In 2019 it plans to add Catch-branded student loan refinancing, vision and dental enrollment plus payments via existing providers, life insurance through a partner such as Ladder or Ethos and full health insurance enrollment plus subsidies and premium payments via existing insurance companies like Blue Shield and Oscar. And in 2020 it’s hoping to build out its own blended retirement savings solution and income-smoothing tools.

If any of this sounds boring, that’s kind of the point. Instead of sorting through this mind-numbing stuff unassisted, Catch holds your hand. Its benefits Guide is available on the web today and it’s beta testing iOS and Android apps that will launch soon. Catch is focused on direct-to-consumer sales because “We’ve seen too many startups waste time on channels/partnerships before they know people truly want their product and get lost along the way,” Tyrrell writes. Eventually it wants to set up integrations directly into where users get paid.

Catch’s biggest competition is people haphazardly managing benefits with Excel spreadsheets and a mishmash of healthcare.gov and solutions for specific programs. Twenty-one percent of Americans have saved $0 for retirement, which you could see as either a challenge to scaling Catch or a massive greenfield opportunity. Track.tax, one of its direct competitors, charges a subscription price that has driven users to Catch. And automated advisors like Betterment and Wealthfront accounts don’t work so well for gig workers with lots of income volatility.

So do the founders think the gig economy, with its suppression of benefits, helps or hinders our species? “We believe the story is complex, but overall, the existing state of the gig economy is hurting society. Without better systems to provide support for freelance/contract workers, we are making people more precarious and less likely to succeed financially.”

When I ask what keeps the founders up at night, Tyrrell admits “The safety net is not built for individuals. It’s built to be distributed through HR departments and employers. We are very worried that the products we offer aren’t on equal footing with group/company products.” For example, there’s a $6,000/year IRA limit for individuals while the corporate equivalent 401k limit is $19,000, and health insurance is much cheaper for groups than individuals.

To surmount those humps, Catch assembled a huge list of angel investors who’ve built a range of financial services, including NerdWallet founder Jake Gibson, Earnest founders Louis Beryl and Ben Hutchinson, ANDCO (acquired by Fiverr) founder Leif Abraham, Totem founder Neal Khosla, Commuter Club founder Petko Plachkov, Playable (acquired by Stripe) founder Tad Milbourn and Synapse founder Bruno Faviero. It also brought on a wide range of venture funds to open doors for it. Those include Urban Innovation Fund, Kleiner Perkins, Y Combinator, Tempo Ventures, Prehype, Loup Ventures, Indicator Ventures, Ground Up Ventures and Graduate Fund.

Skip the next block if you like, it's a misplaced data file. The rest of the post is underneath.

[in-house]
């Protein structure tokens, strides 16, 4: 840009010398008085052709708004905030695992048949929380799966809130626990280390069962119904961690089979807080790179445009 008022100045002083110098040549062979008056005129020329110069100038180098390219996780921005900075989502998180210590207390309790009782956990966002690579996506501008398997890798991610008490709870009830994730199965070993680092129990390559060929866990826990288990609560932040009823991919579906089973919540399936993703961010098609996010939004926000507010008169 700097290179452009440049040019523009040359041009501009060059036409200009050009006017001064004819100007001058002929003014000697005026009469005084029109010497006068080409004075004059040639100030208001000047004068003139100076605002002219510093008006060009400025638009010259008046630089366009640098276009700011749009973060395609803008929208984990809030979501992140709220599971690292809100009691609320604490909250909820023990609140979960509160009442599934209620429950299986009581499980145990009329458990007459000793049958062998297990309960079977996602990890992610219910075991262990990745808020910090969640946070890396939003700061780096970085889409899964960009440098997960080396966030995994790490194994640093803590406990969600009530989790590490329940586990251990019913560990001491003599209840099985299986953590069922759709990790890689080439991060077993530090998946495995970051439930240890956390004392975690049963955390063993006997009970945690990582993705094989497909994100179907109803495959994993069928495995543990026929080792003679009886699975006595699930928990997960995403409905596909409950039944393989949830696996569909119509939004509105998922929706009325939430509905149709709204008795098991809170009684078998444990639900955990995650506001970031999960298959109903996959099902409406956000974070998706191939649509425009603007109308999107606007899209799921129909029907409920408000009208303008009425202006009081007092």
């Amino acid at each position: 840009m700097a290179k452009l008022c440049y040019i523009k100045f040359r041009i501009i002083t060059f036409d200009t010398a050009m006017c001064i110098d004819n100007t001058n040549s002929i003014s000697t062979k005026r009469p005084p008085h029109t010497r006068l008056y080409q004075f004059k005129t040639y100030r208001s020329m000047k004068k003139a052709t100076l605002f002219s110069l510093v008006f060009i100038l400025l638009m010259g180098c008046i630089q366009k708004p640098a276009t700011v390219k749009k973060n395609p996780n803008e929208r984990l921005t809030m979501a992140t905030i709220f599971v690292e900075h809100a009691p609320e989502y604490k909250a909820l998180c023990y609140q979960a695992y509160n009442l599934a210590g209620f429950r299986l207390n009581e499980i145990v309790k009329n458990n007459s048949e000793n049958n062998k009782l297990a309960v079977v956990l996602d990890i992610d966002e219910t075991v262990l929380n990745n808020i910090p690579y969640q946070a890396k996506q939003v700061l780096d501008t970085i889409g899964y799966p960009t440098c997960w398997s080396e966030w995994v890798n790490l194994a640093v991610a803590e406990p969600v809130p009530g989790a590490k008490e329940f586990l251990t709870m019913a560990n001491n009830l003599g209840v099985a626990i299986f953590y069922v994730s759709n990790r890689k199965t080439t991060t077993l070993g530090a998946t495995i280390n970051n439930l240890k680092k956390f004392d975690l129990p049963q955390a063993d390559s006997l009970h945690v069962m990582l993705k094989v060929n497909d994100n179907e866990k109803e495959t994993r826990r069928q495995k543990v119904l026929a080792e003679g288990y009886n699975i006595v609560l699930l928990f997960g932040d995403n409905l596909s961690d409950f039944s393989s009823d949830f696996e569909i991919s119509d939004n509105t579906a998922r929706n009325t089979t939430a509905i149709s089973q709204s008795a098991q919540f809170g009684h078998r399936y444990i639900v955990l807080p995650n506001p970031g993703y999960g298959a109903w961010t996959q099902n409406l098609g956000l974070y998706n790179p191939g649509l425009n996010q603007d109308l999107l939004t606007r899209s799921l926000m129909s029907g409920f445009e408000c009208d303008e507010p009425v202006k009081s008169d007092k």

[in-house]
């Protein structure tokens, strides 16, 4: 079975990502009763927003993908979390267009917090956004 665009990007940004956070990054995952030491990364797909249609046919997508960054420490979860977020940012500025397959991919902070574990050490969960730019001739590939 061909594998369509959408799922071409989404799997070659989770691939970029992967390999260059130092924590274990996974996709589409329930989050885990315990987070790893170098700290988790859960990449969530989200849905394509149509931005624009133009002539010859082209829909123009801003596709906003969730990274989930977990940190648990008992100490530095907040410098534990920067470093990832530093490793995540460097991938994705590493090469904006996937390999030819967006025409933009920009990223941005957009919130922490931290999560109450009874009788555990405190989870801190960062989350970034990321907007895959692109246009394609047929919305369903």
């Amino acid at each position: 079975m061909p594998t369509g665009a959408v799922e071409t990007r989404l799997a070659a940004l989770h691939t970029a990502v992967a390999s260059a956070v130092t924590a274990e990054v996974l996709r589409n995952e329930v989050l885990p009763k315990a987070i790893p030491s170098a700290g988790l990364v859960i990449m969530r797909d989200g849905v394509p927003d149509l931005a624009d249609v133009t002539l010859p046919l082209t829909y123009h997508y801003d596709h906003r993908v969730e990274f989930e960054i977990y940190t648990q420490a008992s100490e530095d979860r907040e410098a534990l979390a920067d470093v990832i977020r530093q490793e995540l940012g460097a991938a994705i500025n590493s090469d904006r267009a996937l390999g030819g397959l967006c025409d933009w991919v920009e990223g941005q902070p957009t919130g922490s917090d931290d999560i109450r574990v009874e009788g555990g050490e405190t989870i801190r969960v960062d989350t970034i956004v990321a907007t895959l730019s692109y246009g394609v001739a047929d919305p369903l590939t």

Hopefully the fact that there are three lead investors and so many more in the round won’t mean that none feel truly accountable to oversee the company. With 80 million Americans lacking employer-sponsored benefits and 27 million without health insurance and median job tenure down to 2.8 years for people ages 25 to 34 leading to more gaps between jobs, our workforce is vulnerable. Catch can’t operate like a traditional software startup with leniency for screw-ups. If it can move cautiously and fix things, it could earn labor’s trust and become a fundamental piece of the welfare stack.

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Google introduces Pixel Pass, an all-in-one subscription combining phones and premium services – TechCrunch

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Alongside the launch of the new Google Pixel 6 smartphones, the company also introduced a new way to purchase them: Pixel Pass. This all-in-one subscription service allows consumers to purchase a Pixel phone for a low monthly price, rather than paying for it all upfront. The service is available at $45 per month for the Pixel 6 and $55 per month for the Pixel 6 Pro — but it doesn’t just provide access to the phones themselves. Also included with the subscription are Google’s services, like storage, music, YouTube Premium and free apps and games.

Specifically, subscribers will have access to ad-free YouTube, aka YouTube Premium, typically $11.99 per month. This includes YouTube Music Premium, the company’s answer to Spotify and Apple Music, and its replacement for Google Play Music, which was wound down.

Pixel Pass subscribers will also get 200 GB of cloud storage with Google One, Google Store discounts and Google Play Pass — the otherwise $4.99 USD per month or $29.99 per year subscription, which offers a free selection of apps and games without in-app purchase or ads, similar to Apple Arcade.